Prospective study of peer victimization and social-psychological adjustment in children with endocrine disorders

Katie A. Devine, Eric A. Storch, Gary R. Geffken, Marianna Freddo, Jamie L. Humphrey, Janet H. Silverstein

Research output: Contribution to journalArticlepeer-review

12 Scopus citations


This article evaluates the relations between peer victimization and child and parent reports of social-psychological variables 1.5 years later. Thirty-six children diagnosed with endocrine disorders and their parents completed questionnaires regarding social-psychological functioning. Peer victimization at time 2 was significantly related to concurrent depression, loneliness, externalizing and internalizing symptoms. Hierarchical linear regression equations indicated that peer victimization at baseline was not a significant predictor of time 2 social-psychological functioning when baseline levels of each variable were controlled. Significant correlations were found between baseline and time 2 levels of social anxiety, loneliness, externalizing and internalizing symptoms, with medium to large effect sizes. Peer victimization, social anxiety, loneliness, internalizing and externalizing behavior problems are relatively stable across time. Peer victimization is related to concurrent adjustment problems but may not contribute to the development of new problems. Early identification and intervention is imperative. Medical visits are an opportunity to assess and refer for treatment.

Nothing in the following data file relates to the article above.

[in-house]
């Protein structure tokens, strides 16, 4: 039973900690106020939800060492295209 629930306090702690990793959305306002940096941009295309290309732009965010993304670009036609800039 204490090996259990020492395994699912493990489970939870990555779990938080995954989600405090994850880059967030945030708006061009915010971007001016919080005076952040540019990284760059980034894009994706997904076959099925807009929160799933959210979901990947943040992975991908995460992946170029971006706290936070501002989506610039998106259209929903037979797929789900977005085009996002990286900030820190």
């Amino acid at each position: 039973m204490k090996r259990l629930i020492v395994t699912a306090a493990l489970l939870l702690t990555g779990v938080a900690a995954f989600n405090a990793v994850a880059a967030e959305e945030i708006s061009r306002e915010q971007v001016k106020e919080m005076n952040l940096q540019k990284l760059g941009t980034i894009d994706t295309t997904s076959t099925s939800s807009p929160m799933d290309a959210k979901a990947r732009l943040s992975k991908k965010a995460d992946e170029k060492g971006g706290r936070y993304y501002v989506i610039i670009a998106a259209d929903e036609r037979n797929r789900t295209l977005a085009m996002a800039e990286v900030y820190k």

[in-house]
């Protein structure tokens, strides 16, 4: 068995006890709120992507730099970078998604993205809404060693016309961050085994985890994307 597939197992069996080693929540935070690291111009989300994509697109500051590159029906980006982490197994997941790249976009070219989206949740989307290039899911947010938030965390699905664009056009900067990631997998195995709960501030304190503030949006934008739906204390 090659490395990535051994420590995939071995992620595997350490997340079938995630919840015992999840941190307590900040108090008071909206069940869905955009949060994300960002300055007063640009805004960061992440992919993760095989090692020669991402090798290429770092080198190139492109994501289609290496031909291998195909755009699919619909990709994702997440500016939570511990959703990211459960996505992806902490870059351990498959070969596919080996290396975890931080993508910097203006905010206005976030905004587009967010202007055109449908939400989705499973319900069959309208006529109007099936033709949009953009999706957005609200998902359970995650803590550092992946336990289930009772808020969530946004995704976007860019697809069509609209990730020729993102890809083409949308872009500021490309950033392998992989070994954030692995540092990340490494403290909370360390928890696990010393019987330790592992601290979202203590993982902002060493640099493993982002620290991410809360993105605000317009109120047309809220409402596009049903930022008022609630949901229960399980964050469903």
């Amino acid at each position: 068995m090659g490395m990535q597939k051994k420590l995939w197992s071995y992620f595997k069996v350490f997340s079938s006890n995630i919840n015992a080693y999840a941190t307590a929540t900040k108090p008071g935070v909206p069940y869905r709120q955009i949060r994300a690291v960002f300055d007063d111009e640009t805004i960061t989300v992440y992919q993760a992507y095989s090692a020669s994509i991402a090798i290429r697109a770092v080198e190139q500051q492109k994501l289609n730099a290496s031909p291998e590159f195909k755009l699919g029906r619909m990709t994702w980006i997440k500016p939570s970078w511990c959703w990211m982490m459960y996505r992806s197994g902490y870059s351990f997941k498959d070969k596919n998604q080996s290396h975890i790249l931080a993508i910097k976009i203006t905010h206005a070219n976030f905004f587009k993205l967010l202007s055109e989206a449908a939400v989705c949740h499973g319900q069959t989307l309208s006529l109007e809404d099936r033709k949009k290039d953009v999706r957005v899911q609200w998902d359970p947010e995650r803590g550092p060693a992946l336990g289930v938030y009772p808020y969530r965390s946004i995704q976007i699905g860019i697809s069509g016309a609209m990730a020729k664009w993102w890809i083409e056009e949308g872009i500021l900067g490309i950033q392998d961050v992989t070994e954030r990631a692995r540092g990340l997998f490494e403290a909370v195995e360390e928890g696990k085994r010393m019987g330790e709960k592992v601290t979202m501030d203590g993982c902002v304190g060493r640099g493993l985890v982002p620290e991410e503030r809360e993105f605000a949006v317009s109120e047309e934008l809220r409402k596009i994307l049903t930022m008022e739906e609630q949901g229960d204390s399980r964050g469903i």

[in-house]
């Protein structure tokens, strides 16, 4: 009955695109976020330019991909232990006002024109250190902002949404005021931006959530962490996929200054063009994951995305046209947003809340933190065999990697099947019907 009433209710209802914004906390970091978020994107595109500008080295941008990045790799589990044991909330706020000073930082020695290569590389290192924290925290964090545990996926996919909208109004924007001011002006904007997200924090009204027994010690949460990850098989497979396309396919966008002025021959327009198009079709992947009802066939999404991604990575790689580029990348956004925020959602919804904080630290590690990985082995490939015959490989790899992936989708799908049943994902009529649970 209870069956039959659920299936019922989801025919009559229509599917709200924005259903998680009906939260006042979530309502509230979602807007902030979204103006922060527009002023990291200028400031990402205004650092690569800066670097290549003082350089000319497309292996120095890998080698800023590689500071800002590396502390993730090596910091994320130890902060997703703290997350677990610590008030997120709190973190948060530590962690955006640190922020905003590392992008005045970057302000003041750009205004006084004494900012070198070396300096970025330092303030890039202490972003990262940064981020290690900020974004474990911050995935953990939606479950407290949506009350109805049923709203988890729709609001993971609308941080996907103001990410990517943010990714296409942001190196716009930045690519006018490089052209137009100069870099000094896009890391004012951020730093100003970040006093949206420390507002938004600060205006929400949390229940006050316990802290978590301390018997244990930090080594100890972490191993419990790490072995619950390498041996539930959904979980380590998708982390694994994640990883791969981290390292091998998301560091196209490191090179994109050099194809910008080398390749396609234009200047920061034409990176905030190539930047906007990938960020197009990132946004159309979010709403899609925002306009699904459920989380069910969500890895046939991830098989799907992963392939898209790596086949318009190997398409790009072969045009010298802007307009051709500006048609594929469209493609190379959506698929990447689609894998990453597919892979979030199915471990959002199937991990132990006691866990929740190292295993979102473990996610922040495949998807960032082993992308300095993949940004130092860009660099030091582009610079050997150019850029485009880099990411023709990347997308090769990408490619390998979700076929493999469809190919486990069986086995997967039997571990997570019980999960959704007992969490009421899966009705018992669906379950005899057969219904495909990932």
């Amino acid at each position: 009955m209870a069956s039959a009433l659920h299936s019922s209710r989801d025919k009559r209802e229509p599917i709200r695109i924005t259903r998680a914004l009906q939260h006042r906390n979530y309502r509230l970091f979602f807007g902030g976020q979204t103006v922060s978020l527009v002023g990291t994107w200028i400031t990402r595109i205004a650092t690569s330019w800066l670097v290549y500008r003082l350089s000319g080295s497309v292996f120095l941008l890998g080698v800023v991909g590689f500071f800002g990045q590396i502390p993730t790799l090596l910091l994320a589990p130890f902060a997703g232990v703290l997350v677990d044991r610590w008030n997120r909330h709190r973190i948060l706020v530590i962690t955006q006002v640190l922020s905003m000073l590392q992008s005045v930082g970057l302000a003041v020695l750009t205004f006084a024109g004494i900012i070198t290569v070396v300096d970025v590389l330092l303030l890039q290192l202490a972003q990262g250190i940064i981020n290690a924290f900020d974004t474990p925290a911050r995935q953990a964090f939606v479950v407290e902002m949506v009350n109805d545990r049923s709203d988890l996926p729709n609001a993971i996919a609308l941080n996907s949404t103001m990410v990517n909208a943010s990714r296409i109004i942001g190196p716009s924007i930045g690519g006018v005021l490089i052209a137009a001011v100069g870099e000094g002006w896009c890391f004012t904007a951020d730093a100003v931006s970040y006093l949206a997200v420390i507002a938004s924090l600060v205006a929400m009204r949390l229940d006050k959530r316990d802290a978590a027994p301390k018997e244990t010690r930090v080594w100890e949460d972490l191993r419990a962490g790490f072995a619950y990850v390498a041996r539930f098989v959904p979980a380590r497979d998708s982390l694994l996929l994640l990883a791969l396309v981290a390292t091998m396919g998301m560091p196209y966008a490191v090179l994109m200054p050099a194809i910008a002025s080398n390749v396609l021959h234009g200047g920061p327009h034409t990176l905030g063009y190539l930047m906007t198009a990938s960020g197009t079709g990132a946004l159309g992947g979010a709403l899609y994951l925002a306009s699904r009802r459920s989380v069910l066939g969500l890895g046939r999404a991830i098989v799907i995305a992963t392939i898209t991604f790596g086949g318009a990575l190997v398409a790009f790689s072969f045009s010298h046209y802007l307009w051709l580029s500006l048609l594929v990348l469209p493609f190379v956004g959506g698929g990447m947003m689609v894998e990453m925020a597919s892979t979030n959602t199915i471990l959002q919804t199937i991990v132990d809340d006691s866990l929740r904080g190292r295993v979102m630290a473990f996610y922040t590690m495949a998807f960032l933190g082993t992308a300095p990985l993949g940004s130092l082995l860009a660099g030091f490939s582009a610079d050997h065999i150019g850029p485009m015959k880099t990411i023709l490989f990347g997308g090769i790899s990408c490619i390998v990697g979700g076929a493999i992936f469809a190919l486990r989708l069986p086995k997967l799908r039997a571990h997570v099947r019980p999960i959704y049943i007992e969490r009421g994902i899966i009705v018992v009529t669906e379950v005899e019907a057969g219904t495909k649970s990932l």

Original languageEnglish (US)
Pages (from-to)76-86
Number of pages11
JournalJournal of Child Health Care
Issue number1
StatePublished - 2008
Externally publishedYes

All Science Journal Classification (ASJC) codes

  • Pediatrics, Perinatology, and Child Health
  • Pediatrics


  • Pediatric endocrine disorders
  • Peer victimization
  • Social-psychological adjustment


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